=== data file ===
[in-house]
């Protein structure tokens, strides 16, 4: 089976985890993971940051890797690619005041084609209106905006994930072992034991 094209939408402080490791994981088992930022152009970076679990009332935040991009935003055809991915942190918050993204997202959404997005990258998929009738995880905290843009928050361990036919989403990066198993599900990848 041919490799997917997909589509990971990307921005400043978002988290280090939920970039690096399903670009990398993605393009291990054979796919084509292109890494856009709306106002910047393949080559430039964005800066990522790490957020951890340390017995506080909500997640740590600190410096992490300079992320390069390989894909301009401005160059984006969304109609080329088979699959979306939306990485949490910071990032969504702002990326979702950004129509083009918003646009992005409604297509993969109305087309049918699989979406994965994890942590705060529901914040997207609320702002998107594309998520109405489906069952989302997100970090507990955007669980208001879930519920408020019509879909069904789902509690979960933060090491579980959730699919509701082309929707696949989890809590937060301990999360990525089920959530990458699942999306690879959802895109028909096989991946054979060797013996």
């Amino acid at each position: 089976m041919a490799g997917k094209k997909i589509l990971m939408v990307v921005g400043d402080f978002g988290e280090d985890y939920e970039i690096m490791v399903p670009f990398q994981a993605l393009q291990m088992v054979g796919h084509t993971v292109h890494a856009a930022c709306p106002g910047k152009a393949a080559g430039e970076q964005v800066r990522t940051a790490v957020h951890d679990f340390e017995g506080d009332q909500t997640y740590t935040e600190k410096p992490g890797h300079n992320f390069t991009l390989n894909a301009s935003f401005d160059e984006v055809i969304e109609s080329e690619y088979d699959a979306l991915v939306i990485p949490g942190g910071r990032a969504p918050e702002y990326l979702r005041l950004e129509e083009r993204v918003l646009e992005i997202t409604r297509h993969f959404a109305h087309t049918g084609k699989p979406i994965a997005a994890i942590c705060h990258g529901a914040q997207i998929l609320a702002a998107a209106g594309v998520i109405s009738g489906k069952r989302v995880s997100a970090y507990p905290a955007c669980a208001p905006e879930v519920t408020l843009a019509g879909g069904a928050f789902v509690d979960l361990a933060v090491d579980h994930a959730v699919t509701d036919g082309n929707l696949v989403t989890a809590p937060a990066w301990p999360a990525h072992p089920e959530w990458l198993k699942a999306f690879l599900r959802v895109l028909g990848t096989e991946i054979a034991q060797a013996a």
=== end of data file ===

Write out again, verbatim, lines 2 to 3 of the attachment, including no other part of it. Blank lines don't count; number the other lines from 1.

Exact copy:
């Protein structure tokens, strides 16, 4: 089976985890993971940051890797690619005041084609209106905006994930072992034991 094209939408402080490791994981088992930022152009970076679990009332935040991009935003055809991915942190918050993204997202959404997005990258998929009738995880905290843009928050361990036919989403990066198993599900990848 041919490799997917997909589509990971990307921005400043978002988290280090939920970039690096399903670009990398993605393009291990054979796919084509292109890494856009709306106002910047393949080559430039964005800066990522790490957020951890340390017995506080909500997640740590600190410096992490300079992320390069390989894909301009401005160059984006969304109609080329088979699959979306939306990485949490910071990032969504702002990326979702950004129509083009918003646009992005409604297509993969109305087309049918699989979406994965994890942590705060529901914040997207609320702002998107594309998520109405489906069952989302997100970090507990955007669980208001879930519920408020019509879909069904789902509690979960933060090491579980959730699919509701082309929707696949989890809590937060301990999360990525089920959530990458699942999306690879959802895109028909096989991946054979060797013996």
């Amino acid at each position: 089976m041919a490799g997917k094209k997909i589509l990971m939408v990307v921005g400043d402080f978002g988290e280090d985890y939920e970039i690096m490791v399903p670009f990398q994981a993605l393009q291990m088992v054979g796919h084509t993971v292109h890494a856009a930022c709306p106002g910047k152009a393949a080559g430039e970076q964005v800066r990522t940051a790490v957020h951890d679990f340390e017995g506080d009332q909500t997640y740590t935040e600190k410096p992490g890797h300079n992320f390069t991009l390989n894909a301009s935003f401005d160059e984006v055809i969304e109609s080329e690619y088979d699959a979306l991915v939306i990485p949490g942190g910071r990032a969504p918050e702002y990326l979702r005041l950004e129509e083009r993204v918003l646009e992005i997202t409604r297509h993969f959404a109305h087309t049918g084609k699989p979406i994965a997005a994890i942590c705060h990258g529901a914040q997207i998929l609320a702002a998107a209106g594309v998520i109405s009738g489906k069952r989302v995880s997100a970090y507990p905290a955007c669980a208001p905006e879930v519920t408020l843009a019509g879909g069904a928050f789902v509690d979960l361990a933060v090491d579980h994930a959730v699919t509701d036919g082309n929707l696949v989403t989890a809590p937060a990066w301990p999360a990525h072992p089920e959530w990458l198993k699942a999306f690879l599900r959802v895109l028909g990848t096989e991946i054979a034991q060797a013996a």